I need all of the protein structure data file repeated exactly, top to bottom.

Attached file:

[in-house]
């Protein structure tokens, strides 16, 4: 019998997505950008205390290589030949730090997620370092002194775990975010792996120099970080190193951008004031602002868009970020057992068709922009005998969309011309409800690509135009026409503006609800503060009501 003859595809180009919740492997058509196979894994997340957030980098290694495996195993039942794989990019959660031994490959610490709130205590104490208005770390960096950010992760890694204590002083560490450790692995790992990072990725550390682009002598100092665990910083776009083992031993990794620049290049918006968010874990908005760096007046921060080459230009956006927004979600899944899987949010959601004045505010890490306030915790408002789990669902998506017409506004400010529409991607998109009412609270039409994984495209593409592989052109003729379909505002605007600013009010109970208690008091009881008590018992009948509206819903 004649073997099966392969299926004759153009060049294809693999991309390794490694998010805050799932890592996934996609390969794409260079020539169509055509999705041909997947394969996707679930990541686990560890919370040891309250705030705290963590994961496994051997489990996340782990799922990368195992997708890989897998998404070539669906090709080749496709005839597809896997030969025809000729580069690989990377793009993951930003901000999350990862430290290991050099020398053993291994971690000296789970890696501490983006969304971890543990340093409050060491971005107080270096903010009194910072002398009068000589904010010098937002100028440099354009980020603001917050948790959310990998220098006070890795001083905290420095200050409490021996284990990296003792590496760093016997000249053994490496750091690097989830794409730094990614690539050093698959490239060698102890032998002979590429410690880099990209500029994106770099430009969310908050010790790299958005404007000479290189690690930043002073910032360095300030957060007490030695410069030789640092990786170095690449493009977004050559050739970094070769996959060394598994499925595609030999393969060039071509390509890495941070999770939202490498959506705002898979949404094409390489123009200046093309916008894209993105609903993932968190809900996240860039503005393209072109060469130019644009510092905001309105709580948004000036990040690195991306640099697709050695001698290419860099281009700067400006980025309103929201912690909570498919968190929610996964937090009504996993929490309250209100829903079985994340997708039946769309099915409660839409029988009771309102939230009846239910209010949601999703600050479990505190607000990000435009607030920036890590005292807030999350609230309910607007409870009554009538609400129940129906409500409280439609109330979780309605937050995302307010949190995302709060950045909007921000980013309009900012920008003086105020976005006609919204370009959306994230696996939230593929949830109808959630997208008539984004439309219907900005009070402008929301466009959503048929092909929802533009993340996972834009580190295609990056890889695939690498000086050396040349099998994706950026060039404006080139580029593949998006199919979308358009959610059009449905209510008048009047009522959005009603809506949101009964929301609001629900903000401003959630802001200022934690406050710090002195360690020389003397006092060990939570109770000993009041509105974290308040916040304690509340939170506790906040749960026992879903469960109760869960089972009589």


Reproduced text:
[in-house]
């Protein structure tokens, strides 16, 4: 019998997505950008205390290589030949730090997620370092002194775990975010792996120099970080190193951008004031602002868009970020057992068709922009005998969309011309409800690509135009026409503006609800503060009501 003859595809180009919740492997058509196979894994997340957030980098290694495996195993039942794989990019959660031994490959610490709130205590104490208005770390960096950010992760890694204590002083560490450790692995790992990072990725550390682009002598100092665990910083776009083992031993990794620049290049918006968010874990908005760096007046921060080459230009956006927004979600899944899987949010959601004045505010890490306030915790408002789990669902998506017409506004400010529409991607998109009412609270039409994984495209593409592989052109003729379909505002605007600013009010109970208690008091009881008590018992009948509206819903 004649073997099966392969299926004759153009060049294809693999991309390794490694998010805050799932890592996934996609390969794409260079020539169509055509999705041909997947394969996707679930990541686990560890919370040891309250705030705290963590994961496994051997489990996340782990799922990368195992997708890989897998998404070539669906090709080749496709005839597809896997030969025809000729580069690989990377793009993951930003901000999350990862430290290991050099020398053993291994971690000296789970890696501490983006969304971890543990340093409050060491971005107080270096903010009194910072002398009068000589904010010098937002100028440099354009980020603001917050948790959310990998220098006070890795001083905290420095200050409490021996284990990296003792590496760093016997000249053994490496750091690097989830794409730094990614690539050093698959490239060698102890032998002979590429410690880099990209500029994106770099430009969310908050010790790299958005404007000479290189690690930043002073910032360095300030957060007490030695410069030789640092990786170095690449493009977004050559050739970094070769996959060394598994499925595609030999393969060039071509390509890495941070999770939202490498959506705002898979949404094409390489123009200046093309916008894209993105609903993932968190809900996240860039503005393209072109060469130019644009510092905001309105709580948004000036990040690195991306640099697709050695001698290419860099281009700067400006980025309103929201912690909570498919968190929610996964937090009504996993929490309250209100829903079985994340997708039946769309099915409660839409029988009771309102939230009846239910209010949601999703600050479990505190607000990000435009607030920036890590005292807030999350609230309910607007409870009554009538609400129940129906409500409280439609109330979780309605937050995302307010949190995302709060950045909007921000980013309009900012920008003086105020976005006609919204370009959306994230696996939230593929949830109808959630997208008539984004439309219907900005009070402008929301466009959503048929092909929802533009993340996972834009580190295609990056890889695939690498000086050396040349099998994706950026060039404006080139580029593949998006199919979308358009959610059009449905209510008048009047009522959005009603809506949101009964929301609001629900903000401003959630802001200022934690406050710090002195360690020389003397006092060990939570109770000993009041509105974290308040916040304690509340939170506790906040749960026992879903469960109760869960089972009589």